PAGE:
Early Rhoxolani Sarmatian II/24: 310BC-100AD
1x 3Kn (General): Gatalos, King of the Sarmatae
3x 3Kn or 3Cv or 2Ps
1x 2LH or 3Cv
The Sarmatians, Sarmatae or Sauromatae were a multi-tribal confederacy of western Scythian nomadic Iranian peoples. Their chief divisions were the Rhoxolani , the Iazyges, and the Alani. Sarmatia was a collection of independent tribes that encompassed parts of modern Russia, Ukraine, the Baltic States, Central Asian nations and into central European countries such as Romania and Poland. The Sarmatae were first mentioned by Polybios (c. 203 BC - 120 BC), who included Gatalos, king of the Sarmatae, as one of the parties to a treaty concluded in 179 B. C.
These nomadic warriors fought from horseback, armed with bow, javelin, or kontos (a long lance held in both hands to thrust). Some horses were equipped with horn, leather or metal armor (cataphracts).
Both Herodotus and Hippocrates' accounts inform us the Sarmatians took interest in turning their women into strong-armed huntresses and fighters. Archaeological materials seem to confirm Sarmatian women's active role in military operation and social life.Their kurgans (burial mounds) are found in the southern Ural steppes. Polyaenus reports that Amage, a Sarmatian queen, ruled as regent for her incapacitated husband in the 4th century BC.
Strabo (born in Pontus 63/64 BC – c. AD 24) enumerates four Sarmatian tribes: the Iazyges, Royal Sarmatians, Urgi and Roxolani and according to his description, their location might be : the Iazyges, the Urgi and Royal Sarmatians between the Dnieper and the Danube, the southernmost part was occupied by the Iazyges, and the Urgi took up the northern position while the Royal Sarmatians were in the center between the two former tribes. The fourth tribe, the Roxolani, lived east of these between the Dnieper and the Don. Strabo mentions that the Roxolani fought under the command of their leader Tasios against the generals of Mithridates VI Eupator in alliance with Palakos, king of the Crimean Scythian state, but were defeated by Diophantos, one of Mithridates' generals sometime between 110 and 106BC.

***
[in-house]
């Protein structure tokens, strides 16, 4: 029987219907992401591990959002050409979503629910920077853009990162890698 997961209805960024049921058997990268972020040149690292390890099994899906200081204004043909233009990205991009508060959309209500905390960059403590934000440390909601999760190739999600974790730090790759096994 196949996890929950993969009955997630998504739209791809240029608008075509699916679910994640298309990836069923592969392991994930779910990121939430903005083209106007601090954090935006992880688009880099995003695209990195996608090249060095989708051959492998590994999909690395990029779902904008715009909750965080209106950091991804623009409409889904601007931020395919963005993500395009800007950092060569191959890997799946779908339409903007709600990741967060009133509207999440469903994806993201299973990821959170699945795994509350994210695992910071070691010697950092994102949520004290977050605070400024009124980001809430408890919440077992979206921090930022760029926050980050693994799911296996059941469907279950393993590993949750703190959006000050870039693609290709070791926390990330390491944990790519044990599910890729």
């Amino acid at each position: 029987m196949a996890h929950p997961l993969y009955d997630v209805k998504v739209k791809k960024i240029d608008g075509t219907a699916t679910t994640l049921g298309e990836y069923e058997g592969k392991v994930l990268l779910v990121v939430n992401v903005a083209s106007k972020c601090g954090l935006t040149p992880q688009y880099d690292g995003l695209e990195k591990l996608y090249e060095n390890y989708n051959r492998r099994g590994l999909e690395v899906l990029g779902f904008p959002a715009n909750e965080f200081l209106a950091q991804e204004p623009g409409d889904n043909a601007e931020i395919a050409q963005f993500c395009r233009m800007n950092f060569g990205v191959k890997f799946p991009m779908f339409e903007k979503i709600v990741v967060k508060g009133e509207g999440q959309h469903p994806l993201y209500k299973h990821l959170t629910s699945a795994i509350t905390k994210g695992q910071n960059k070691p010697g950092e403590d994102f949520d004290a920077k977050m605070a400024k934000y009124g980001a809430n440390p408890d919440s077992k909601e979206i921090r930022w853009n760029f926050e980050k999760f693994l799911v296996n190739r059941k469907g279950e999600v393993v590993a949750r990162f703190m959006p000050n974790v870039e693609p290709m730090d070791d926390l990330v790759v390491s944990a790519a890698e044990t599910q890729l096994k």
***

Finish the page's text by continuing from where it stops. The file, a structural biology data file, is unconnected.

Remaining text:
That Mithridates VI Eupator, after securing the cities of Pontus, succeeded in winning the Sarmatians for himself is proved clearly by a report of Appianos (Mithr. 19), according to which he used Sarmatian cavalry as his vanguard as early as in the first war against the Romans.The Romans, on the other hand, faced with the lack of an adequate fleet, could not for a long time acquire naval superiority and since their main supply and reserve lines to Asia Minor went across the Balkans, Mithridates could easily endanger these by the help of the Sarmatians and the other Northern Balkan peoples. Near the time of the death of Mithridates VI Eupator, the strong Sarmatian tribal confederacy disintegrated and the "Royal" Sarmatians vanished from history, largely to be replaced by the Alani .The Sarmatians remained dominant until the Gothic ascendance in the Black Sea area and then disappeared with the Hunnish destruction of the Gothic empire and subsequent invasion of central Europe.
According to Cassius Dio, in AD 175, Emperor Marcus Aurelius sent 5,500 Iazyges to Britain. The archaeologist Sir Ian Richmond believed that their descendants lived into the 4th century in the neighbourhood of Ribchester in Lancashire. The movie "King Arthur" depicts these displaced warriors as the real "Knights of the Round Table".
Click here to see the army pictures.